The Laser Blast Film Society began with a simple mission: to introduce brilliant, but obscure movies to film-loving friends with an appetite for the bizarre and bewildering.
The society was first established in 2011, by Toronto filmmaker Justin Decloux, as a private film club. Each week Justin would bring a portable digital projector to a friend's apartment, and share the wildest and weirdest movies he could find. Their lives were forever changed by the communal experience of witnessing Hong Kong black magic phantasmagorias, weirdo regional slashers and the stunt-driven excess of DTV production companies like PM Entertainment.
One of Justin's friends was a local film festival curator named Peter Kuplowsky, and he thought that these discoveries were too incredible to limit to these private screenings. Justin agreed, and in 2014, the two joined forces to inaugurate a public-facing iteration of the society that would hold monthly screenings at THE ROYAL CINEMA, an art-deco single-screen movie palace in the heart of Toronto's Little Italy.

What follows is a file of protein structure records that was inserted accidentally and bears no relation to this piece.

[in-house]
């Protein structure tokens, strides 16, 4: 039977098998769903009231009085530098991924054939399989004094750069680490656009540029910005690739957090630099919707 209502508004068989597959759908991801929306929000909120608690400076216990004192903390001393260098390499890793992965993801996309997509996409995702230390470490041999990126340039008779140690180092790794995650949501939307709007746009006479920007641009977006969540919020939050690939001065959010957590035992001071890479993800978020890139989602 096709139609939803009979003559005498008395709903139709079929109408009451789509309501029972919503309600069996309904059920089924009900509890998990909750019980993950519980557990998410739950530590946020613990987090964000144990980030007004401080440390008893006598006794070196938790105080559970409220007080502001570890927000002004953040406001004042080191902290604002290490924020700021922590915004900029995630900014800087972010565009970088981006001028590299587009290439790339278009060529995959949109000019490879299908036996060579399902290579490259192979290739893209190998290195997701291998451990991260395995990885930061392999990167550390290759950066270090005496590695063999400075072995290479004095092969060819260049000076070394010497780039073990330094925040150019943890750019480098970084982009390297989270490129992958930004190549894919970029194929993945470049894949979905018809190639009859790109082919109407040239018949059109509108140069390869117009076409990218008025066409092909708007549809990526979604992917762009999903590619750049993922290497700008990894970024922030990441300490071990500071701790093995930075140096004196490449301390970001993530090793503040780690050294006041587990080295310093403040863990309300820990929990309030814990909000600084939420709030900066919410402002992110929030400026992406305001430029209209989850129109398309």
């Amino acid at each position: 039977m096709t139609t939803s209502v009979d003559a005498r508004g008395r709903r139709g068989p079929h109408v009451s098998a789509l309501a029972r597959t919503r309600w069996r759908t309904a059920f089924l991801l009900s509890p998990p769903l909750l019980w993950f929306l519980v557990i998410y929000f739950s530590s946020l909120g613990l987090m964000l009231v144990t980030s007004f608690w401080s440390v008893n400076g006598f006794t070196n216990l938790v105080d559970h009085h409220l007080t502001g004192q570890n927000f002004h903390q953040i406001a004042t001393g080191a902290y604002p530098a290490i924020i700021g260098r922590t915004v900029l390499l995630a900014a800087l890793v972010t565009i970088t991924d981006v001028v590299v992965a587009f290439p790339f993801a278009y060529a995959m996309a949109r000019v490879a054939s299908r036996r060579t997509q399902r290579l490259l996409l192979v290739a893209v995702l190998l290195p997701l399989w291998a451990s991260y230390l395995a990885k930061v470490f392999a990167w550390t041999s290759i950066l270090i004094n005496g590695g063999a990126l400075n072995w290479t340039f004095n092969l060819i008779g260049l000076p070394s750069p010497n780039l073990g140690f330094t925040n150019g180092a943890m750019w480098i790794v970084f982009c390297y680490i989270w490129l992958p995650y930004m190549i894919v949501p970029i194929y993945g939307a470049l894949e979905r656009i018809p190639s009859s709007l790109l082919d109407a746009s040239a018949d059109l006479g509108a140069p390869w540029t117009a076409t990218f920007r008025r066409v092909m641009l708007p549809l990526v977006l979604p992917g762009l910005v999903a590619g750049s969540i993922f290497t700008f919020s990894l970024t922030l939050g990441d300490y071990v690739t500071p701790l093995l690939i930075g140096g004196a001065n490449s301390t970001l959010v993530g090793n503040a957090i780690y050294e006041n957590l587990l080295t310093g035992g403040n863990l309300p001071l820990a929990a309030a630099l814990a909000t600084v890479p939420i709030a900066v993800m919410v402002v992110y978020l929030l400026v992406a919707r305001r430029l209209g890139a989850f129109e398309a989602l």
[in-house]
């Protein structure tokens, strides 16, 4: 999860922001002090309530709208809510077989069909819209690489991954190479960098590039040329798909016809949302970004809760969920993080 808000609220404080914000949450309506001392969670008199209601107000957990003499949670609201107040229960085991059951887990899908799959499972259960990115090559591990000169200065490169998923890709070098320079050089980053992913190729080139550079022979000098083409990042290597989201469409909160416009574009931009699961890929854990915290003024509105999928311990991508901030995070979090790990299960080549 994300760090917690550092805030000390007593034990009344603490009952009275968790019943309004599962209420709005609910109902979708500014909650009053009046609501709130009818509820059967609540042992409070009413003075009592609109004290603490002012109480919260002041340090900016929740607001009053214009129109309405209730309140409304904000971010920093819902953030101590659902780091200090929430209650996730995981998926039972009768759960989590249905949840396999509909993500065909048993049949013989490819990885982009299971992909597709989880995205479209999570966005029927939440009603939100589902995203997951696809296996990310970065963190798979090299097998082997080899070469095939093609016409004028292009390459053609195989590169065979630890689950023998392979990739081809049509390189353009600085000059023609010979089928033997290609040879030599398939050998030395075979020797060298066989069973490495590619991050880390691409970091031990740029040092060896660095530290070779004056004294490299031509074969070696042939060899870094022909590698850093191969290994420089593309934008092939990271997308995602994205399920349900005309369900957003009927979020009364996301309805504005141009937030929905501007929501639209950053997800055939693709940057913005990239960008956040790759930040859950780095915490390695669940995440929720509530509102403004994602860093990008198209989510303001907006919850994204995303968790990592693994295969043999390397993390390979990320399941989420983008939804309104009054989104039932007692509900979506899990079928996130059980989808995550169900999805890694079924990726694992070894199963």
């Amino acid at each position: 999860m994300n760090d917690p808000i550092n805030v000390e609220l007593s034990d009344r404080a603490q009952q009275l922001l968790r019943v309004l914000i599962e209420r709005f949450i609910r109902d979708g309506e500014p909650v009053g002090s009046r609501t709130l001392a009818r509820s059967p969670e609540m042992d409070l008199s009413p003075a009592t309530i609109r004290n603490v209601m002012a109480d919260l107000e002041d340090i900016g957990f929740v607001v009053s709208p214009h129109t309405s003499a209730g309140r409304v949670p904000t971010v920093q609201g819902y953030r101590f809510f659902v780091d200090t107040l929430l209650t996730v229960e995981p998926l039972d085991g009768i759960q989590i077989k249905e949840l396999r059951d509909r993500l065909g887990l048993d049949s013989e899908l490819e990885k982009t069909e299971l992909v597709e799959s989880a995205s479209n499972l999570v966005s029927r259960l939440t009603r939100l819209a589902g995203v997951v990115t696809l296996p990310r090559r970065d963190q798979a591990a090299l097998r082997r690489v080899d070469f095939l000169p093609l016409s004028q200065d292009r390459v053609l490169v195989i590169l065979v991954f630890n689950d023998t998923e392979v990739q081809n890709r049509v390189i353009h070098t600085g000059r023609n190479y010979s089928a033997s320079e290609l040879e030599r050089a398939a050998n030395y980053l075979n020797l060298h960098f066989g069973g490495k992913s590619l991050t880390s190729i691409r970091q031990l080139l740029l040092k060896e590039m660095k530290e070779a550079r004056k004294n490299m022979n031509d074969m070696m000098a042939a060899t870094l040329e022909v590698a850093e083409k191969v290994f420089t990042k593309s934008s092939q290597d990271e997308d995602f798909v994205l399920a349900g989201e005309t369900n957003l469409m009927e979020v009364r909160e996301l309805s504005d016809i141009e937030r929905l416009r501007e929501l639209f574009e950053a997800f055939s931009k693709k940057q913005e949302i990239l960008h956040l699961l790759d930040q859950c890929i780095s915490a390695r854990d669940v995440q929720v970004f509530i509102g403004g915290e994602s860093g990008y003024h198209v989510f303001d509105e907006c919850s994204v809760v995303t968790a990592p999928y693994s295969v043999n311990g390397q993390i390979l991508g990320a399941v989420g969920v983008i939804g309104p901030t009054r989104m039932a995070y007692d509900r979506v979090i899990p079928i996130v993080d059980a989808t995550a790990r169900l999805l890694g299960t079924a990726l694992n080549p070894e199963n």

For its first season of programming, they restricted their curation to the direct-to-video era of the late 1980s and early 90s and screened newly dubbed VHS copies of eccentric movies on the big screen (as they were never meant to be seen). A one-of-a-kind VHS clamshell was commissioned for each screening featuring original illustrated tributes to the films from local artists, but by the 2015 -- and in part thanks to some generous funding from the Ontario Arts Council -- the series expanded their purview and began to screen on all mediums (prioritizing rare 35mm prints) and from all eras.
2015 also marked the society's first edition of an annual film festival entitled WHAT THE FILM FESTIVAL, which is dedicated to celebrating contemporary cinematic eccentricities rescued from the rejection bins of more mainstream festivals.